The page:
Noted legal scholar and Princeton University professor Robert P. George, Ph.D., will address the Class of 2020 during the 61st annual Spring Commencement Ceremony at the University of Dallas. The ceremony will take place at 10 a.m. on Sunday, May 17, at The Theatre at Grand Prairie.
For his defense of religious liberty and his service to the founding principles of American civic life, the University of Dallas will award George the honorary degree of Doctorate of Law and Letters.
Dubbed “our Nation’s most influential conservative Christian thinker” by the New York Times, George serves as the McCormick Professor of Jurisprudence, a professorship once held by Woodrow Wilson and other leading figures in American legal scholarship, and is founding director of the James Madison Program in American Ideals and Institutions at Princeton University. He is also a senior fellow of The Witherspoon Institute and a frequent visiting professor at Harvard Law School.
“I am delighted that Robby George has agreed to give the commencement address,” said President Thomas S. Hibbs, Ph.D., BA '82 MA '83. “I was honored to have him as a panelist at my inauguration. His leadership in the areas of bioethics and religious liberty and his advocacy on behalf of civil discourse are exemplary. He practices what he preaches. He is an articulate and compelling defender of Catholic positions in the public square, but he is also eager to engage in civil debate across partisan political lines and among a range of religious traditions. And his interlocutors inevitably become his friends.”
"Dr. George is a tireless, articulate and cogent defender of those principles required for a just and free society,” said University of Dallas Provost Jonathan J. Sanford, Ph.D. “He is the very model of a life devoted to wisdom, truth and virtue, and thus the ideal paradigm for our students to imitate. We are blessed to have him as our commencement speaker.”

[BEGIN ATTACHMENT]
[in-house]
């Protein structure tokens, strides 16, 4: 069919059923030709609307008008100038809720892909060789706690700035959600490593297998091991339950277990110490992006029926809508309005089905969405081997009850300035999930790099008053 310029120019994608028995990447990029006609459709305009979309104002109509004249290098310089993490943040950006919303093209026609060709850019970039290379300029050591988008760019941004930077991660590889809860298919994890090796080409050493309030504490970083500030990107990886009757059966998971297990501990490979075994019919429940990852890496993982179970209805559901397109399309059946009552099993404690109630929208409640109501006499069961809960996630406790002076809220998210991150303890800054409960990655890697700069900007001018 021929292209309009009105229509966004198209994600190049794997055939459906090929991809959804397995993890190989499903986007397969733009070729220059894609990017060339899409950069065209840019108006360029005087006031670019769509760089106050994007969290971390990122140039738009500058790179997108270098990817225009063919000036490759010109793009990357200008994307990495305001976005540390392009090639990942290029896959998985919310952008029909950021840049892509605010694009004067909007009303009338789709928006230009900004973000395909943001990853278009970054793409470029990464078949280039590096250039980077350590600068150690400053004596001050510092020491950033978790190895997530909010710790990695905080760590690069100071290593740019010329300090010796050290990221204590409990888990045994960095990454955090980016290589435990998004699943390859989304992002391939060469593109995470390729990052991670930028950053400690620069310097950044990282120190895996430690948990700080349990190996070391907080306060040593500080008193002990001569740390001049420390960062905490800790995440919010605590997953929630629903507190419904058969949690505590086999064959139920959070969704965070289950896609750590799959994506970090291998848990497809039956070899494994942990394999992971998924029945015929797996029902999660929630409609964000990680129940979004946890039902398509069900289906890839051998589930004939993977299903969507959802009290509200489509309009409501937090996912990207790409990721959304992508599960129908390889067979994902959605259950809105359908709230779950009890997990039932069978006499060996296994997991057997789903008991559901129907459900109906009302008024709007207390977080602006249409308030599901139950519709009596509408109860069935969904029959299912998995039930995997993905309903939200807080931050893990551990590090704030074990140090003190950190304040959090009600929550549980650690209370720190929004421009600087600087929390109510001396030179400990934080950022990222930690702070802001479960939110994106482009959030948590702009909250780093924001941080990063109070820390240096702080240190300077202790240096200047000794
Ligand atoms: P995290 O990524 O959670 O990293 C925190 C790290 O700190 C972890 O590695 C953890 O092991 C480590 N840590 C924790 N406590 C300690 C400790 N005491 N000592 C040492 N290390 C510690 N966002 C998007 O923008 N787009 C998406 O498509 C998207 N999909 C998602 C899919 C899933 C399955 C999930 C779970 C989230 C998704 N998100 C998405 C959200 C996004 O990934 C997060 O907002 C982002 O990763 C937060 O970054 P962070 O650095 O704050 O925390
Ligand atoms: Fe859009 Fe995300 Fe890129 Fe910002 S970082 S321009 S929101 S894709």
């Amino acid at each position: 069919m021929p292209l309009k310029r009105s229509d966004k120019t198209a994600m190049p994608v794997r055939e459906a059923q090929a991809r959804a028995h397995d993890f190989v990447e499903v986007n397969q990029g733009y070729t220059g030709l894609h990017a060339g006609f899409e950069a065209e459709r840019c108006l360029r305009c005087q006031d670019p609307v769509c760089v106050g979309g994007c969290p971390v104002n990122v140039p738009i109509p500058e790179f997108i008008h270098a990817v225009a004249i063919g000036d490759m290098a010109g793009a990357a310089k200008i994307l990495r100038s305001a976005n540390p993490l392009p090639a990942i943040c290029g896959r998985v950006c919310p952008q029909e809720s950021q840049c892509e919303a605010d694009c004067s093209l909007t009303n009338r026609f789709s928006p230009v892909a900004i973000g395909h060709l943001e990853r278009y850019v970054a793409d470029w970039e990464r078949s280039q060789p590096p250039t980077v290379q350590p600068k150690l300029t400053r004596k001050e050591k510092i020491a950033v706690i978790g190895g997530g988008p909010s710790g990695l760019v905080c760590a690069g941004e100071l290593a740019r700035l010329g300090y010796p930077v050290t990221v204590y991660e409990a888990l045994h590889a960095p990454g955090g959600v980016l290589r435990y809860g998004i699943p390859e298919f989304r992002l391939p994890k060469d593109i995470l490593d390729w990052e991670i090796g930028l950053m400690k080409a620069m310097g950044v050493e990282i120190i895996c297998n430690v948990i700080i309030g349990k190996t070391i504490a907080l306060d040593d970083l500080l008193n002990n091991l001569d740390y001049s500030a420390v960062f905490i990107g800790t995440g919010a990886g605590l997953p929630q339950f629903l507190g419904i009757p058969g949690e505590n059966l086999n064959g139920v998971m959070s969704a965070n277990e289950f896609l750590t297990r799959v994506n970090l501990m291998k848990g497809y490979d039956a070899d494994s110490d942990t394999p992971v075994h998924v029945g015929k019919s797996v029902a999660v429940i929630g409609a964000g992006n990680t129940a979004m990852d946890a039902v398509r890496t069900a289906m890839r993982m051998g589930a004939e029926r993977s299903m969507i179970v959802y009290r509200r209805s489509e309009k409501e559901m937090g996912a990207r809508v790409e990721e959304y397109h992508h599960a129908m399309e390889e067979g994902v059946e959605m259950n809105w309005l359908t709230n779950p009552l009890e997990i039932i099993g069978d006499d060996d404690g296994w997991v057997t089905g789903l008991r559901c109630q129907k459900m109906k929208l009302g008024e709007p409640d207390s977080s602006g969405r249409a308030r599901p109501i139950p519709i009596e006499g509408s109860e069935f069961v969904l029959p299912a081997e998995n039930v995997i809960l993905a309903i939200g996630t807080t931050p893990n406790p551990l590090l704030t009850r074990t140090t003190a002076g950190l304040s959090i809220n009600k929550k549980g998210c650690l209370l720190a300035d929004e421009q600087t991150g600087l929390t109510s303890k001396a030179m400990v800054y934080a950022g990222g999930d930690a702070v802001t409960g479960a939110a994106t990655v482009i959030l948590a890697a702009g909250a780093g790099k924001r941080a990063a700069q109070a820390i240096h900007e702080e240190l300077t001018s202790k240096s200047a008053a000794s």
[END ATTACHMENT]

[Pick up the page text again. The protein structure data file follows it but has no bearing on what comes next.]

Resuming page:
Long active in public service, George has served as chairman of the U.S. Commission on International Religious Freedom; on the President’s Council on Bioethics; as a presidential appointee to the U.S. Commission on Civil Rights; and on the World Commission on the Ethics of Science and Technology for the United Nations Educational, Scientific and Cultural Organization (UNESCO). He is a former judicial fellow of the U.S. Supreme Court, where he received the Justice Tom C. Clark Award.
In October, George was honored with the Catholic Information Center’s John Paul II New Evangelization Award for being a “fearless public witness for the Church” and for his contributions to the Catholic intellectual life.
A recipient of numerous prestigious awards, including the United States Presidential Citizens Medal and the Bradley Prize for Intellectual and Civic Achievement, George serves on a number of boards, including the John M. Templeton Foundation Religion Trust, the Lynde and Harry Bradley Foundation, the Ethics and Public Policy Center, and the Becket Fund for Religious Liberty.
He is the author or co-author of more than a dozen books and many essays. His articles, review essays and other work have appeared in the Harvard Law Review, the Yale Law Journal, the Columbia Law Review, the New York Times, the Wall Street Journal, and First Things, among others.
During the span of his career, George has received 21 honorary degrees, including doctorates of law, letters, ethics, science, divinity, humane letters, civil law, law and moral values, humanities, and juridical science. He is a graduate of Swarthmore College, Harvard Law School and Harvard Divinity School, and also holds a bachelor's and three doctorates (in letters, civil law, and philosophy) from Oxford University.